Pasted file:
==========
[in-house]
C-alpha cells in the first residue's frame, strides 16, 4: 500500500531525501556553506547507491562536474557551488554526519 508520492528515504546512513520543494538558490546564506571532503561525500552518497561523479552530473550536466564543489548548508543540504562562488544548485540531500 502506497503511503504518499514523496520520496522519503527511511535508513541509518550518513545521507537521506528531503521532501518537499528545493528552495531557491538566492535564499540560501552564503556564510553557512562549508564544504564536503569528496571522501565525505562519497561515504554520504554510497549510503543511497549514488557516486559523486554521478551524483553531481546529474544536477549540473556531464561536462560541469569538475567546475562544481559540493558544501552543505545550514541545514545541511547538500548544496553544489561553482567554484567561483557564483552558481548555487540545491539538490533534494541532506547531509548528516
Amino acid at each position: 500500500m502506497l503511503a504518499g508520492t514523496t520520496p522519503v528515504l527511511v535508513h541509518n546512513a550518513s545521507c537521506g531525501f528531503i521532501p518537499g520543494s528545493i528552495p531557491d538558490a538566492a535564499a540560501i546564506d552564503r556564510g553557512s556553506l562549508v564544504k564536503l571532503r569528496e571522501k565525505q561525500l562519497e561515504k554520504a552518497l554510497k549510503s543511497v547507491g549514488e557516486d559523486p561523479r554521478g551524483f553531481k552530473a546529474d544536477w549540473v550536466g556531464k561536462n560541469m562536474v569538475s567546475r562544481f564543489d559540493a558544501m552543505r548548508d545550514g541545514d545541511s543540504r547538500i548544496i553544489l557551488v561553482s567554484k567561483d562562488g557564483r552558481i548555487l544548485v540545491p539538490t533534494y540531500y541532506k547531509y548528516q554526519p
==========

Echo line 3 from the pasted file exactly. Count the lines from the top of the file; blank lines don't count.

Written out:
Amino acid at each position: 500500500m502506497l503511503a504518499g508520492t514523496t520520496p522519503v528515504l527511511v535508513h541509518n546512513a550518513s545521507c537521506g531525501f528531503i521532501p518537499g520543494s528545493i528552495p531557491d538558490a538566492a535564499a540560501i546564506d552564503r556564510g553557512s556553506l562549508v564544504k564536503l571532503r569528496e571522501k565525505q561525500l562519497e561515504k554520504a552518497l554510497k549510503s543511497v547507491g549514488e557516486d559523486p561523479r554521478g551524483f553531481k552530473a546529474d544536477w549540473v550536466g556531464k561536462n560541469m562536474v569538475s567546475r562544481f564543489d559540493a558544501m552543505r548548508d545550514g541545514d545541511s543540504r547538500i548544496i553544489l557551488v561553482s567554484k567561483d562562488g557564483r552558481i548555487l544548485v540545491p539538490t533534494y540531500y541532506k547531509y548528516q554526519p